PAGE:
Citation, DOI, disclosures and article data
At the time the article was created Frank Gaillard had no recorded disclosures.View Frank Gaillard's current disclosures
At the time the article was last revised Daniel J Bell had no recorded disclosures.View Daniel J Bell's current disclosures
The term Aunt Minnie is shorthand for a classic, often pathognomonic, radiological appearance of a diagnosis.
Originally, the term Aunt Minnie referred to a radiological diagnosis made by gestalt 3-5. The Aunt Minnie approach was explained by analogy: if you knew well your Aunt named Minnie, then you would easily recognize her in a crowd of similar women. The recognition would be difficult to articulate to someone who has never seen your Aunt Minnie before. Similarly, an experienced radiologist may immediately recognize a constellation of imaging findings as characteristic of a particular diagnosis, often unexpected or uncommon. This recognition is based on prior experience and either defies or obviates more rational analysis, such as deductive reasoning through a differential diagnosis. Though obvious to the experienced reader, the relationship is difficult to unpack for an inexperienced reader.
Over time, with efforts to describe salient features of these entities for educational purposes, the term Aunt Minnie has been broadened somewhat. In the current sense, an Aunt Minnie means any classic constellation of findings, which should immediately raise a specific diagnosis 3-5. However, it must be stressed that an Aunt Minnie is not necessarily 100% specific for one condition, i.e. it is occasionally not pathognomonic.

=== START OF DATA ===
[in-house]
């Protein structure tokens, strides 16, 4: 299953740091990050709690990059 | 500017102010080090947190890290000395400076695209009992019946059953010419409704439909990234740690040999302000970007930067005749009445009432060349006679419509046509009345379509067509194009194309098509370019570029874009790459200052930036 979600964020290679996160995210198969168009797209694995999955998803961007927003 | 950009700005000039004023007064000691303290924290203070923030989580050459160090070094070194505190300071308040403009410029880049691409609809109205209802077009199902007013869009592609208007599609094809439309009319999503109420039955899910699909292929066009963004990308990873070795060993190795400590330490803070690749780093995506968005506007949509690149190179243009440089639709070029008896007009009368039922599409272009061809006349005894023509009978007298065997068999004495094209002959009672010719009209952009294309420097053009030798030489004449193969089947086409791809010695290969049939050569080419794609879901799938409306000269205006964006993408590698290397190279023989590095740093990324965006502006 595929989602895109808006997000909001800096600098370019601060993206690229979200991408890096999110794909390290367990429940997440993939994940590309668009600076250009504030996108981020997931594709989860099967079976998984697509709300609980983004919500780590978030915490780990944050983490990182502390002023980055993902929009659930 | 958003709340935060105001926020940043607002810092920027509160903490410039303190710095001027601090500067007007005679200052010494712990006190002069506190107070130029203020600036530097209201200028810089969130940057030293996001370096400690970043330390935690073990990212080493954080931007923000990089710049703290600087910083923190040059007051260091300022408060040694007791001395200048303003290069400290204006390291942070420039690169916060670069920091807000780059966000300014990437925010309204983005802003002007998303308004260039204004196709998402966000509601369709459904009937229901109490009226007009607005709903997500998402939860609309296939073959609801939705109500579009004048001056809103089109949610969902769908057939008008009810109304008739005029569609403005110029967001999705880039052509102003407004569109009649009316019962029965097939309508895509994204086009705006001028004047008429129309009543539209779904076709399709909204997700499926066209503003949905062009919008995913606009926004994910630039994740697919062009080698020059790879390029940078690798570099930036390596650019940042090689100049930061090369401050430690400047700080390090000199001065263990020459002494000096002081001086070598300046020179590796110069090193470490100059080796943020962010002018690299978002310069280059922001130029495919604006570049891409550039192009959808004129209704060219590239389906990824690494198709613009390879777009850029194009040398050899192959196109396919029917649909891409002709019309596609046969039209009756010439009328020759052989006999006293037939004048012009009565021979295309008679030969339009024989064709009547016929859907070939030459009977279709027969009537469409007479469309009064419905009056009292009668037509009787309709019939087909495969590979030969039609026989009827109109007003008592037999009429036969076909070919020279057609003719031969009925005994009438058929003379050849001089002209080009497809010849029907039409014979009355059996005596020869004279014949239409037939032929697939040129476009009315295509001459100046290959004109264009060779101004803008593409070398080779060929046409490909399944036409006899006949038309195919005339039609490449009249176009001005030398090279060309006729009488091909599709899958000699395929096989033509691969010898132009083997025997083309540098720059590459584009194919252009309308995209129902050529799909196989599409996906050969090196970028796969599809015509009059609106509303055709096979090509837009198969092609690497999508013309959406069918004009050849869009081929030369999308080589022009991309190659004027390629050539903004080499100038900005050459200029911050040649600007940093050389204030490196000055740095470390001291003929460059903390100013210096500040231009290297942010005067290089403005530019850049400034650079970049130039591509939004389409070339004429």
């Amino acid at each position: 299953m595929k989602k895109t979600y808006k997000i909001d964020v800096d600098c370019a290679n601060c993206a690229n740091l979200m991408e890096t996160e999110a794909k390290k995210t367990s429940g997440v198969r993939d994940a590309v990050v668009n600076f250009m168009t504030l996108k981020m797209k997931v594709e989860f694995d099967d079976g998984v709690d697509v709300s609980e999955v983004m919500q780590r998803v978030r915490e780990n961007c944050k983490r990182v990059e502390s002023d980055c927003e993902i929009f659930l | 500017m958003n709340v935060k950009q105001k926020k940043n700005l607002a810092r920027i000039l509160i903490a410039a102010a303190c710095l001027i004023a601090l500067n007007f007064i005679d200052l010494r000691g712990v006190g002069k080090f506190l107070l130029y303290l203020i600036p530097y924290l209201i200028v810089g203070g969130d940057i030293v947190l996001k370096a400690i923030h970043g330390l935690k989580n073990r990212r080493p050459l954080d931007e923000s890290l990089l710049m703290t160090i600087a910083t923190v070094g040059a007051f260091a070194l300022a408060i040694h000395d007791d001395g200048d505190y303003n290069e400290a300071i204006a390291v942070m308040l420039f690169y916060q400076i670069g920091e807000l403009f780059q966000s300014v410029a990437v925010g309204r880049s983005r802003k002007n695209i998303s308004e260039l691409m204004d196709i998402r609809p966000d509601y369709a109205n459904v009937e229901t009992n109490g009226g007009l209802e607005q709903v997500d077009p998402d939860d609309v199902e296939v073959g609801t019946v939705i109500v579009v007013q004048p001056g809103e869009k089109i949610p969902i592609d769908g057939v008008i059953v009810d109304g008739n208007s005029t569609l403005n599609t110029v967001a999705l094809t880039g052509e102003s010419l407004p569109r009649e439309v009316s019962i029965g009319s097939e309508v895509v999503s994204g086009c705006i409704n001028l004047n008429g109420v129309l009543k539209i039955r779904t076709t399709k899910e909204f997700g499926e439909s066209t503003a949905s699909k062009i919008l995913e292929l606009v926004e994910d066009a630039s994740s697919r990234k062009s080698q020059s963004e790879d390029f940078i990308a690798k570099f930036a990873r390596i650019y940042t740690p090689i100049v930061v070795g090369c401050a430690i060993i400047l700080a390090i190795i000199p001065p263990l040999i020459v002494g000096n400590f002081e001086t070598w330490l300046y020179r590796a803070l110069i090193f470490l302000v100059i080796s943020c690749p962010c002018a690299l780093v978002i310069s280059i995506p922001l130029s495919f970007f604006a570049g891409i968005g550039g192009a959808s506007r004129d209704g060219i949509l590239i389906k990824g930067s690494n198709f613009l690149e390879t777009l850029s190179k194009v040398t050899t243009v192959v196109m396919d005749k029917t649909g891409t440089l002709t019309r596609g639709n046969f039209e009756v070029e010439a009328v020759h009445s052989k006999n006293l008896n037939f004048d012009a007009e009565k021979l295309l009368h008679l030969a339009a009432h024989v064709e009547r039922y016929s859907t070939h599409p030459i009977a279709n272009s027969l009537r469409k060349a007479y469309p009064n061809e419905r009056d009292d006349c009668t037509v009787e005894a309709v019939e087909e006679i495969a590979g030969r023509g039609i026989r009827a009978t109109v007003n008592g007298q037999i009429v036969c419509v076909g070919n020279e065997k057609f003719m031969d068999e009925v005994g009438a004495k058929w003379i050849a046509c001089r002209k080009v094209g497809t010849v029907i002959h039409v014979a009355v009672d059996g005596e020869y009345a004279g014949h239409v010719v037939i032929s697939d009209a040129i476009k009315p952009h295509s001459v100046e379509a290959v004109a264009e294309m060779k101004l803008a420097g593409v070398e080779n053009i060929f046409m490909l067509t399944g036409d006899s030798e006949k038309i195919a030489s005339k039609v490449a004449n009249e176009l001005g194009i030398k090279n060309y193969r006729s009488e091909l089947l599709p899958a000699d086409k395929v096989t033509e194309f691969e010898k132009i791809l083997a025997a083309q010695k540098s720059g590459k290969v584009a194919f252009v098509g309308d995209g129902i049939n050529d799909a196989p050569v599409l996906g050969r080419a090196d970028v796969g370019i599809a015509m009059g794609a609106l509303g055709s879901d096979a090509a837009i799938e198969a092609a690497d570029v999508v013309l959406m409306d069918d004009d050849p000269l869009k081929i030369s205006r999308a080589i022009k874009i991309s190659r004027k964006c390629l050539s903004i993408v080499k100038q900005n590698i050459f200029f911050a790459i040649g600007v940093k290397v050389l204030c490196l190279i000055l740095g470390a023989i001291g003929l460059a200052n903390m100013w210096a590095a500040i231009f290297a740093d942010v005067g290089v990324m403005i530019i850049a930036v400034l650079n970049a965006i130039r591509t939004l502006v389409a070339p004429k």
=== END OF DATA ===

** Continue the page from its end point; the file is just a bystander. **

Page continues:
History and etymology
The term was coined by Edward "Ed" Blaine Duncan Neuhauser (1908-1987) 7, Chief of Radiology at Boston Children’s Hospital. Subsequently it was popularized by the renowned Cincinnati chest radiologist Benjamin Felson (1913-1988) 6, in his 1960 classic tome, Fundamentals of Chest Roentgenology 1,2. Often the coining is misattributed to Felson. Nobody has known of an aunt or other relative of either Neuhauser or Felson called Minnie, including—somewhat ironically—the authors of the book Aunt Minnie's Atlas and Imaging-specific Diagnosis 3,5,8.